Francesca Capozzi

Department Statement on On-line Assessment

Postdoctoral Researcher Dr. Francesca Capozzi talks to In The Spotlight about her nonlinear path in academia and her work on the hidden social dynamics in group interactions.

 

Research Area: Cognition & Cognitive Neuroscience

Faculty Supervisor: Dr. Jelena Ristic

Tell us a bit about yourself: I am Italian, and I moved to Canada to start my postdoctoral fellowship almost four years ago. Believe it or not, when I was a kid, I had two dreams: becoming a psychologist and moving to Canada. Clearly, life has treated me well!

However, my path to get here was not linear. For example, when I started my undergraduate program in Psychology at the Federico II University of Naples in Italy, I leaned toward a clinical approach. I only fell in love with experimental research when I got involved in some research during my Masters at the University of Turin in Italy. I then pursued this interest with a Ph.D. program in Cognitive Neuroscience at the same university. Getting my Ph.D. and an international research profile allowed me to seek out competitive postdoctoral positions, and when I received an offer from Jelena Ristic here at McGill, I could hardly believe that I would be fulfilling my dream to move to Montreal. I was more than happy to accept her offer right away!

Tell us about your research in three sentences or less: I study the ways that we look at and attend to other people, and how this reflects hidden social dynamics when we interact in groups. We often do not realize it, but by looking at others we can express many things: interest or boredom, cooperation or competition, admiration or dislike. For example, in some of my recent work, I discovered a novel way to identify group leaders by studying visual behaviors within the group, such that leaders will often be the person who looks at others the least but is looked at the most. I also study how attention supports navigation within large groups or crowds, where people often have to quickly judge how relevant someone else’s behaviour is without being overwhelmed by the amount of people around them.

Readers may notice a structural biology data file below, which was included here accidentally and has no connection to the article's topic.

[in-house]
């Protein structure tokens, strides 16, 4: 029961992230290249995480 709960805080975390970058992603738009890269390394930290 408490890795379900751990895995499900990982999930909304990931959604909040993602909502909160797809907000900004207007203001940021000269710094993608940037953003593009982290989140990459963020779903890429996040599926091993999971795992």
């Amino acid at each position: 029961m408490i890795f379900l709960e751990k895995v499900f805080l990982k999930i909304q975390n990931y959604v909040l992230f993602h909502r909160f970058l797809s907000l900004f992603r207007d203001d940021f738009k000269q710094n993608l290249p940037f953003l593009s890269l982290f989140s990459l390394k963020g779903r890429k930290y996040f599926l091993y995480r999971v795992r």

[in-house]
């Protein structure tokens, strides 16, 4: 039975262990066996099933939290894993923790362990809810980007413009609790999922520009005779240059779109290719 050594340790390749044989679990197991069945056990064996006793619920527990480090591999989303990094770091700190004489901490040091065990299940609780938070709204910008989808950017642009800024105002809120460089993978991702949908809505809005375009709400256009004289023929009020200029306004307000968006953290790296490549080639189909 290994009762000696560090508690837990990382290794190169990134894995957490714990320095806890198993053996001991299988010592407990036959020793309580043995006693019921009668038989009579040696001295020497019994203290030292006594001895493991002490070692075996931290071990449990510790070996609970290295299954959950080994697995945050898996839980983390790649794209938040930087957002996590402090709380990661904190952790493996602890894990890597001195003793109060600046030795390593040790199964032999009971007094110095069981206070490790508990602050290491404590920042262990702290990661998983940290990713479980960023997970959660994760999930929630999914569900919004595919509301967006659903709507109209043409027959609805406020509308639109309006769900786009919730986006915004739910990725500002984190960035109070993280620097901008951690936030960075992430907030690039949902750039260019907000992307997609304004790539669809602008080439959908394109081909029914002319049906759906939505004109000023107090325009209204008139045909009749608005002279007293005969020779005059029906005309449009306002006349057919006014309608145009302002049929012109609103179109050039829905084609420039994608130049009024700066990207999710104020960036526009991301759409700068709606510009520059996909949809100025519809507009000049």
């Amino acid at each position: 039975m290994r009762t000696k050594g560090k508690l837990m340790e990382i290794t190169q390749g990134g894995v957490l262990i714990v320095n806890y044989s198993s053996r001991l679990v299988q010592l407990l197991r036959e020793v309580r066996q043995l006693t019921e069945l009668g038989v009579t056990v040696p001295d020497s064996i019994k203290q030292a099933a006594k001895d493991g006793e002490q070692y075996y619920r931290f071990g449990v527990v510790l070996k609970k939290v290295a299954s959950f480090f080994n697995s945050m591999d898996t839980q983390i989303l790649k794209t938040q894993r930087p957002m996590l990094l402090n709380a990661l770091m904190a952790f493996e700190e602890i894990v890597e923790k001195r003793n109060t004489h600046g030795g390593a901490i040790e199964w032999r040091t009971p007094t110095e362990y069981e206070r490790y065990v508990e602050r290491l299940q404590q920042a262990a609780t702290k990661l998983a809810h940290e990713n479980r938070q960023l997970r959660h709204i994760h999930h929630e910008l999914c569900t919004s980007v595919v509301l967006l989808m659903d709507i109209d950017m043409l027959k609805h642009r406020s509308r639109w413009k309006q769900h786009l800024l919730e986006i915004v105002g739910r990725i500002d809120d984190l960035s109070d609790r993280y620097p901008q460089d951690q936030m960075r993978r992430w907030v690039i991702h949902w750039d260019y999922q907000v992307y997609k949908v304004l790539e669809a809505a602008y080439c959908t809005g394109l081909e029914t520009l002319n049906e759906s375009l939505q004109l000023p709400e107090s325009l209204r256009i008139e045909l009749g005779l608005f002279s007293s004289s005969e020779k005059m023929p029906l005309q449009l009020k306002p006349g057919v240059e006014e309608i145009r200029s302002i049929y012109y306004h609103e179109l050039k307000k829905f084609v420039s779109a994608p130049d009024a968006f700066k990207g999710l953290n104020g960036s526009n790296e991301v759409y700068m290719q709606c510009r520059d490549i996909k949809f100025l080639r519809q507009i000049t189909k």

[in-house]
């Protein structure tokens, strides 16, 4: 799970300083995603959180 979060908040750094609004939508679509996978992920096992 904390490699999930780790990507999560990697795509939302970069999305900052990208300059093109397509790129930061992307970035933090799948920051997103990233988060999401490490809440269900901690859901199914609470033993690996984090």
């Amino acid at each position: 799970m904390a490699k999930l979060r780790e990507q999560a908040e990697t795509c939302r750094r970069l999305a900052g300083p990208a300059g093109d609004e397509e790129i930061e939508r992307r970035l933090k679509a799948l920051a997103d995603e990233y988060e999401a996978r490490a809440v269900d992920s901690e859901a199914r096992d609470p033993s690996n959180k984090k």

What excites you most about your work? I am really excited by the fact that I am one of the first researchers addressing these new issues of how attention works in groups and crowds. My field of social cognitive neuroscience has only recently started to examine the complexities of real-world interactions outside of the lab, so I enjoy the challenge of setting up new methods and the opportunity to interact with multiple scientists across the world to lay down a truly interdisciplinary approach to this area. A recent example of this is when I co-organized a symposium with Jelena Ristic at the annual meeting of the Psychonomic Society this past November. This symposium, titled “Beyond a Single Participant: Interactive Social Cognition in Dyads and Groups” showcased state-of-the-art research in interactive settings, and I enjoyed presenting some of my work on group dynamics and shaping the public conversation on new and exciting research!

Is there any upcoming work you’d like to tell us about? Jelena Ristic and I recently wrote a review paper in The Annals of the New York Academy of Sciences, where we offer a novel theoretical perspective on how attention helps us select relevant social interactions among all possible options we encounter every day. Since we wrote the article for a broad audience, I hope it can benefit younger students and researchers from other domains to get excited about these fascinating themes. This type of work is also useful for non-academic settings since what I study can be applied to everyday life issues in business management, video-surveillance, or advertising.

We are also writing a new theoretical piece on attention in groups and crowds, so stay tuned for this over the next few months!